by Daniel DeWoskin
There is no shortage of ways for attorneys to be active in their professional communities. Here in the Metropolitan Atlanta area, we have many county Bar Associations, such as our own Dekalb Bar, as well as the Georgia Trial Lawyers Association, the Georgia Association of Criminal Defense Lawyers, The Georgia Defense Lawyers Association, the Korean Bar Association, the Gate City Bar Association, and many, many more.
Each Bar Association has its own goals, strengths, values, and unique character that suits its purposes and its membership. These associations allow for information sharing, mentorship, social interaction and support, professional development, and service to the community. At times, there may be competition for membership, as it is difficult for attorneys to participate meaningfully in many groups. For instance, I spend a great deal of time working with the Dekalb Bar, but also participate in Lawyers Club of Atlanta events, GTLA, and GACDL. There are those times when I must choose which social event I should attend. Of course, there are also those nights when my family would like for me to be home for dinner.
Recently, I had the opportunity to meet with leadership from more than a dozen local Bar Associations. One of the topics we discussed was how to get younger lawyers involved in local Bar Associations. Although many people focused on how these types of law student and new lawyer memberships could increase numbers in the associations, it seemed as though our collective aim may be off the mark. There is no question that law students and new lawyers could be persuaded to join for the prospects of mentorship and employment opportunities. However, there is a broader appeal and value of local Bar Associations that we who actively participate should be sharing with our membership and prospective membership.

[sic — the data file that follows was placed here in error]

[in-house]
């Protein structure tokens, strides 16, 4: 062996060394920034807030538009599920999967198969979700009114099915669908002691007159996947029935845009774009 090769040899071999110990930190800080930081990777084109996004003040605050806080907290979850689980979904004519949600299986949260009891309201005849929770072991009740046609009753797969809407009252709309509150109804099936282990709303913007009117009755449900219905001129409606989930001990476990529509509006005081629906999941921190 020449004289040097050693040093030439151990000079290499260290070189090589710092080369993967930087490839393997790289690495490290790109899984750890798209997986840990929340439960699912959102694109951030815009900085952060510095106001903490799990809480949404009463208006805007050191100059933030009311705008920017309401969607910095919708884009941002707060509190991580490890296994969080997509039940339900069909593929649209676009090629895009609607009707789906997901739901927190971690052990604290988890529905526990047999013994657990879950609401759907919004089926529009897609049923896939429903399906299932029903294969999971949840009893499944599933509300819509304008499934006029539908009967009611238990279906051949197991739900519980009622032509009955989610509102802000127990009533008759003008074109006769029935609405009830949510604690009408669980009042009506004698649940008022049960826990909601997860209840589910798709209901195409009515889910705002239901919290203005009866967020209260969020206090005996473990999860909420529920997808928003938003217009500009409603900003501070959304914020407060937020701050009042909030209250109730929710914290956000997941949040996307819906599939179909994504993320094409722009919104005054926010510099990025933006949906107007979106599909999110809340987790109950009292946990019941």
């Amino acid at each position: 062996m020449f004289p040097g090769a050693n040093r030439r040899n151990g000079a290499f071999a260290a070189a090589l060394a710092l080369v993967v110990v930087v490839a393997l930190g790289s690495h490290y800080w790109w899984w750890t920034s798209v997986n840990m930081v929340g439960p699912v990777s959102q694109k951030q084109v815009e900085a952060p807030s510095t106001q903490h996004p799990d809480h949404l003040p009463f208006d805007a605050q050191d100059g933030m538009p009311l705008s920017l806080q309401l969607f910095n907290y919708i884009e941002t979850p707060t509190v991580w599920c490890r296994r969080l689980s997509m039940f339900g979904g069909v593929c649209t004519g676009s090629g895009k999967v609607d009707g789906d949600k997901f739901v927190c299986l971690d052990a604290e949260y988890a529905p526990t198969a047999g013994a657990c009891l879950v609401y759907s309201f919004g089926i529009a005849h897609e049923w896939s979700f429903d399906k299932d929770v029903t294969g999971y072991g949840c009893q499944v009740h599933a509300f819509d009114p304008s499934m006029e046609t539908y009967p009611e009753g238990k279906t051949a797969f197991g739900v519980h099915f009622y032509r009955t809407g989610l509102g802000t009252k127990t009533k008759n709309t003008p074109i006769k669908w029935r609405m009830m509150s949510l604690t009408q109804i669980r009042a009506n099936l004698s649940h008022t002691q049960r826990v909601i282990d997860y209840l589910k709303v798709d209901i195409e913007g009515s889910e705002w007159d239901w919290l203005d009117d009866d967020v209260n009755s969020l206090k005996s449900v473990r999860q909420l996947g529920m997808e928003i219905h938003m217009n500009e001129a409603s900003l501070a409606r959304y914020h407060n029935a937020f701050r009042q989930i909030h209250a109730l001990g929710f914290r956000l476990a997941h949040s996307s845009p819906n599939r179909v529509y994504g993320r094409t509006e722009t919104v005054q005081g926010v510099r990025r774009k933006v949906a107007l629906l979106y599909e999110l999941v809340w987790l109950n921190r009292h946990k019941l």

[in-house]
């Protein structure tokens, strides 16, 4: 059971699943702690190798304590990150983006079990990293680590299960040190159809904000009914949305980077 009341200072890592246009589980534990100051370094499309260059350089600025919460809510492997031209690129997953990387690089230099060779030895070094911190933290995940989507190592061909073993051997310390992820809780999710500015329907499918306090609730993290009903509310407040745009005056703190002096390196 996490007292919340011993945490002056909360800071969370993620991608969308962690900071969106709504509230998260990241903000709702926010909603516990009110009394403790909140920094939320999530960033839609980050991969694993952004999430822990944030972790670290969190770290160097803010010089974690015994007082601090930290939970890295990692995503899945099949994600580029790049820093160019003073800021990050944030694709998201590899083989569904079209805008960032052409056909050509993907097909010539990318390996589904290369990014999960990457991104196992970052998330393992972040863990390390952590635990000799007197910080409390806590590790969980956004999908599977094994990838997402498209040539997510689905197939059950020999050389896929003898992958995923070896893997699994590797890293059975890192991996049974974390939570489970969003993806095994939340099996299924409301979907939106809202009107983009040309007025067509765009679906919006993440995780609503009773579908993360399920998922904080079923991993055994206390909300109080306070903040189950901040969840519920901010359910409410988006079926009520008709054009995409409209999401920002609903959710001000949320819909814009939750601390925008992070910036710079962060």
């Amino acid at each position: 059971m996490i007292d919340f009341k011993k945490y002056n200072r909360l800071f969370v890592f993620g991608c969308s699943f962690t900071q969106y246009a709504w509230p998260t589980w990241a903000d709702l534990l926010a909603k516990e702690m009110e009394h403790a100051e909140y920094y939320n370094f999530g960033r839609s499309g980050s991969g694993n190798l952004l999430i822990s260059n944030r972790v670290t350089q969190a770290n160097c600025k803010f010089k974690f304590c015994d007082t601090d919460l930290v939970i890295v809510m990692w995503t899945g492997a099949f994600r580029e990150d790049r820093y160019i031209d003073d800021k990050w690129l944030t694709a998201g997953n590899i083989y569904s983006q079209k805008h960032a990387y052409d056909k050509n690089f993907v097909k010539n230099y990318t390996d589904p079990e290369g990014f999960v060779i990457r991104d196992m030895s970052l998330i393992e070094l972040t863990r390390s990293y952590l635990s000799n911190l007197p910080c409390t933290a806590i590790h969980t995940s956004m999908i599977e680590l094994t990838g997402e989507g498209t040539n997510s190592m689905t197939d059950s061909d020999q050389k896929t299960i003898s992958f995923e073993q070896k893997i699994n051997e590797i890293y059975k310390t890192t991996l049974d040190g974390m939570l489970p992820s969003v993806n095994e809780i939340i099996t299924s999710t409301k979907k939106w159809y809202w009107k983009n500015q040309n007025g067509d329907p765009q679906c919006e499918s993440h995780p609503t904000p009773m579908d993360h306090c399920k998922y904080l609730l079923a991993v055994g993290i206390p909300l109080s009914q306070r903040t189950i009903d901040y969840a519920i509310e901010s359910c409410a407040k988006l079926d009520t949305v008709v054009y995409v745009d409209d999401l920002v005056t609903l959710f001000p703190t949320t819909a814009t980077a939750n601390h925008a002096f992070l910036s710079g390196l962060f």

For a young lawyer, joining a local Bar Association to meet someone and hopefully get a job offer in a tough market is a longshot. The young lawyer would certainly meet many, many practicing lawyers and judges whom it would be helpful to know throughout his or her career. This familiarity and involvement in the professional community could thus prove to be far more beneficial in the long run than a simple job offer. In the end, we as local Bar Associations need to be more proactive in demonstrating how our service and role in the community is the answer to a young lawyer’s question, “What will membership in this association do for me and my career?”
I take no issue with this question as I can still remember what it was like when I passed the Bar. I can recall the uncertainty, fear, and intimidation that I felt when I started practicing. Fortunately, I was quick to join certain organizations which had listserves, publications, social functions, and other programming that put me in contact with dozens of experienced colleagues who would generously lend an ear and even provide more hands-on assistance when I had a case that called for it. Today, I actively look for moments when I can provide similar guidance or assistance to new lawyers.
Local Bar Associations can be influential in the community, they can provide valuable continuing legal education opportunities that cater to their specific membership, and they can create a diverse atmosphere culturally and socially that can work for better communication and understanding. The fact is that virtually every practicing attorney, be it for professional development or community involvement, should participate in at least one local Bar Association. As members of these associations, we should work to expand our programming and engage with other local associations.